Between 1915 and 1918 Frederick served the forces as Brigade Chaplain to the 7th Brigade, Chaplain at General HQ, National Missioner to the British Expeditionary Force, Senior Chaplain of the St Omer command and as Chaplain Staff-Major on General Plumer’s staff throughout the battle of Passchendale.  On 4th January 1918 Frederick relinquished his commission and returned to civilian life.

In September 1918 Frederick addressed the congregation for the first time as their vicar.  During October he settled in at the vicarage, despite difficulties engaging painters and decorators, carpet layers etc, due to many of them being dead or still on active service – those who were still at home were suffering and sometimes dying of Spanish Flu.  Frederick wrote that his experience of studying military maps was helping him find his way around Leicester.  It was not long before Frederick was telling the congregation about his experiences at the front and warning of the necessity for change. Within a short time the war was over and Frederick was presiding at the services for peace held on 17th November.  He said “There are some things we will never forget to our lives’ end. But shall we remember the great visions of higher and better things, spiritual things, which have shone through the clouds of war? Ah! We must not, unless our dead are to have died in vain.” He urged people to vote wisely in the general election and to support with their votes “those whom we believe are really pledged to apply to the peace-conditions the lessons of the war.”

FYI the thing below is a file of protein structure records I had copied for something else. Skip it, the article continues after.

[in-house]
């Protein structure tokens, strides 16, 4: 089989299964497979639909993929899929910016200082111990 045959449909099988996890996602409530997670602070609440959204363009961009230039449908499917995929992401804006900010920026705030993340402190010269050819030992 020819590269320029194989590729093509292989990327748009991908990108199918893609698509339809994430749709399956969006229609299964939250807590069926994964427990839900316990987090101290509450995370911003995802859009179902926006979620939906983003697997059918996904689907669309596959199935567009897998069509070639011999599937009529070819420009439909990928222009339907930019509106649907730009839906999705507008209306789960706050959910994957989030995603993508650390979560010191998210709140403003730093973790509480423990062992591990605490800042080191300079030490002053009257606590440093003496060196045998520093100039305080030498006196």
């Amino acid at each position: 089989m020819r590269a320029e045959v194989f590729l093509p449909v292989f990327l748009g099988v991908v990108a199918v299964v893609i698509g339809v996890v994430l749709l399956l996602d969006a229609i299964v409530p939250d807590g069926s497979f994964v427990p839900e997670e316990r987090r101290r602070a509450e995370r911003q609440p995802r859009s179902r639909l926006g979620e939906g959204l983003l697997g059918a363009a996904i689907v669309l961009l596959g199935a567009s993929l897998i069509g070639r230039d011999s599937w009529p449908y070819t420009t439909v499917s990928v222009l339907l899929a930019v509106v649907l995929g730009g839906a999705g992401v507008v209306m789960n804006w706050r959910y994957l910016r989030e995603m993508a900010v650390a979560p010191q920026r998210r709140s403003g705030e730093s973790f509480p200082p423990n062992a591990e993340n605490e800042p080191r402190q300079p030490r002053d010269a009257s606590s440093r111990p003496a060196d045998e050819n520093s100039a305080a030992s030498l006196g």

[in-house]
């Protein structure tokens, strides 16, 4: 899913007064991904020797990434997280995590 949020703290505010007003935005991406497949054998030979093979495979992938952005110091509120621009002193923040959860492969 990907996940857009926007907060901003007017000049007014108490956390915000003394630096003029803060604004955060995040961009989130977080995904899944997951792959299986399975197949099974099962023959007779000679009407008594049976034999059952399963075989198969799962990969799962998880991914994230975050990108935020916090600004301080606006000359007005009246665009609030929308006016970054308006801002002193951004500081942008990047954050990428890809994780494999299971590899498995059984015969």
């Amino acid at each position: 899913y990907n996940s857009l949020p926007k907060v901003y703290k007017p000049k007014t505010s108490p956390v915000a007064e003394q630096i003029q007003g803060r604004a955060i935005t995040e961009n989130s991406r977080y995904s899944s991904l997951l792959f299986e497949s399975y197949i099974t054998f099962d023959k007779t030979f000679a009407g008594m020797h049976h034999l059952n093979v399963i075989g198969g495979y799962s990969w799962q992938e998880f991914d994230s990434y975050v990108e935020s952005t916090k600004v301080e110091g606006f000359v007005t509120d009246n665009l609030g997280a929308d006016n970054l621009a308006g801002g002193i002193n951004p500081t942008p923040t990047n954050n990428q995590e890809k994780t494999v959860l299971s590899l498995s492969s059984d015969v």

Soon the men began returning from the front, and even sooner than that Frederick was working to establish a committee to erect a war memorial at St Martin’s. The resulting East window, reredos and high altar were magnificent.  But as early as 1917, when Frederick published The Church in the Furnace: Essays by Seventeen Temporary Church of England Chaplains on Active Service in France and Flanders, written in the intervals between battles, he knew that “There are those….who have feared much for their country, and have trembled at the possibilities of disaster through the victory of the Central Powers.  They may too have felt a mild apprehension for their religion…..But the fire has not touched their churchmanship.  They hope that the coming of peace will mean more or less a return to pre-war conditions in the Church, with a few superficial changes to popularise worship for the men who come back.”  Frederick knew that the old order was ending in almost every sense.  Those churchmen who had actually spent time at the front could never again be content with returning to the old ways. He decried the contrast between the high-sounding phrases of militant hymns, ecclesiastical discussions and the flabby irresolution of plans and actions for the Kingdom of God, when compared with the un-selfconscious heroism of the ordinary fighting man, who talked “little about their ideals and so gloriously fulfill them.” He spent the rest of his career at St Martin’s and elsewhere, working with tremendous energy to engage and inspire people through exceptional care and attention to liturgical detail and beauty.